Springfield Public Schools officials yesterday announced the district’s bond request will be called Proposition S on the April 2 ballot.
Through the ballot initiative, SPS is seeking an 18-cent increase to the debt-service levy to fund the first of three planned bond issuances for systemwide facility improvements. The $168 million bond request follows a similar $189 million proposal that failed in the April 2017 election.
SPS yesterday rolled out an informational campaign, complete with a video, with the Prop S announcement.
Passage of Prop S would pave the way for:
• the Phase I renovation of Hillcrest High School for $24.75 million, reducing its capacity to 1,200 students from 1,488 students, and connecting all campus buildings;
• the construction of a new Jarrett Middle School at the current Portland Elementary School site for $41.5 million;
• new construction of Boyd Elementary School on a site with a larger footprint in the Midtown neighborhood for $20.3 million;
• the renovation and expansion of Williams Elementary School to add a storm-shelter gymnasium and early childhood minihub for $17.97 million;
• the renovation of Sunshine Elementary School to add new classrooms and a storm-shelter gym for $13.9 million;
• new construction of Delaware Elementary School at its current site for $23.8 million;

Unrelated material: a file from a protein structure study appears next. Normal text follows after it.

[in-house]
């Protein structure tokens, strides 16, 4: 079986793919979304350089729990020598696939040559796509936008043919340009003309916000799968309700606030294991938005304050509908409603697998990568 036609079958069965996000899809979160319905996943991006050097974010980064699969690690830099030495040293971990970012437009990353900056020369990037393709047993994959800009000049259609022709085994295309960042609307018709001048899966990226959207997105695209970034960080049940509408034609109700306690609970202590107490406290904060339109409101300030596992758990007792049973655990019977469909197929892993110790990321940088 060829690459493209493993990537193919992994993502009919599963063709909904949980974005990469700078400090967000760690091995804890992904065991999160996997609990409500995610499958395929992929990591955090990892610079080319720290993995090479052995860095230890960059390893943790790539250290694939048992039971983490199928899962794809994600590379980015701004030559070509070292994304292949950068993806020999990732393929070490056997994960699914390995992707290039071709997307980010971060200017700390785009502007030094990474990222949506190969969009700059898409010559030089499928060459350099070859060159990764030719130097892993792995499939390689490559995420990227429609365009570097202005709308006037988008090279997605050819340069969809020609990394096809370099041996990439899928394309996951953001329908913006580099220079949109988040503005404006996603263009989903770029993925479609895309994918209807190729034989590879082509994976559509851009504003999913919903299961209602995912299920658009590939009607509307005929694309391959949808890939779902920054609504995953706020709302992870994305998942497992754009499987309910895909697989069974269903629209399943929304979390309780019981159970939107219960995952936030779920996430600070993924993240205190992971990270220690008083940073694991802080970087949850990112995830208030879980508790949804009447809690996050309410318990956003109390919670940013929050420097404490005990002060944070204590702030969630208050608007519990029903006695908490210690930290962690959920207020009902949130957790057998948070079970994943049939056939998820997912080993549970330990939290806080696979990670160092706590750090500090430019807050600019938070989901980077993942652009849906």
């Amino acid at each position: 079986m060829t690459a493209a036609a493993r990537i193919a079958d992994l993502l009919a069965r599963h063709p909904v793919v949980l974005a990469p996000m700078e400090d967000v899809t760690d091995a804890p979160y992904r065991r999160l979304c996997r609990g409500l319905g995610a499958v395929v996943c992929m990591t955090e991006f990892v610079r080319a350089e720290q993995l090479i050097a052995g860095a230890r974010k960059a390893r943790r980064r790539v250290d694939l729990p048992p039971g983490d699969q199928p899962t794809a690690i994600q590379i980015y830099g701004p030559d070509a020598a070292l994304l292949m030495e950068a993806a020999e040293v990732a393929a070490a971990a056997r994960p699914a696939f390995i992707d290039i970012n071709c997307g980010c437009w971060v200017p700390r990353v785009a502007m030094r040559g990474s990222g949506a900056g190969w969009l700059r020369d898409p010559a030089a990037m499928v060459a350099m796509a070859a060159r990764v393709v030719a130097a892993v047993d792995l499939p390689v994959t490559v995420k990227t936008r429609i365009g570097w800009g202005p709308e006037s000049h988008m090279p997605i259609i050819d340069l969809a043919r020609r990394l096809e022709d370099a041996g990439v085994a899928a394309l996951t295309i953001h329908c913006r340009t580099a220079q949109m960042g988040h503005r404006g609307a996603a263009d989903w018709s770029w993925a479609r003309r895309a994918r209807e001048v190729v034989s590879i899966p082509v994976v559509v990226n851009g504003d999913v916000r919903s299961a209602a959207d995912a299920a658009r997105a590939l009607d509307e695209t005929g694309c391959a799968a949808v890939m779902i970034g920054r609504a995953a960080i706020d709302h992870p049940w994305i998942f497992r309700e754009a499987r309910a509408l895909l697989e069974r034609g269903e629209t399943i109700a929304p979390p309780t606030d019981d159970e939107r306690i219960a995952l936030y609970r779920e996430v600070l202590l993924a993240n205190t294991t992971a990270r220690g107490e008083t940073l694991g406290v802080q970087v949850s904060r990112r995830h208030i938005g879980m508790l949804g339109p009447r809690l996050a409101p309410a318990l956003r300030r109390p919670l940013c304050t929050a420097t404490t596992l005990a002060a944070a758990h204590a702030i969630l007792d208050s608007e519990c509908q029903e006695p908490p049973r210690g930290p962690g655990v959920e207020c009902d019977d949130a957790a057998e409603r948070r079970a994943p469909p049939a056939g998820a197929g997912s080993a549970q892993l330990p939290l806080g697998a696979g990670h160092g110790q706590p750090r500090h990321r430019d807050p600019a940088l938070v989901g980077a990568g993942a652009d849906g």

• the creation of a new early childhood center for 250 preschool students, possibly on property near Carver Middle School, for $12.7 million; and
• the addition of secure entrances by remodeling 31 schools to have better control access points, for $7.8 million.
“Due to the age and design of these schools, their main entrances are not suited to best monitor who is entering the building,” SPS Board of Education President Jill Patterson said in the video, pointing to Sunshine as an example. “New entrances with secure double-entry points will require all visitors to check in with an SPS staff member before gaining access to the school building.”
The board voted Nov. 27 to seek voter approval of the bond proposal after the SPS Community Task Force recommended $160 million in Phase I projects after a five-month review.
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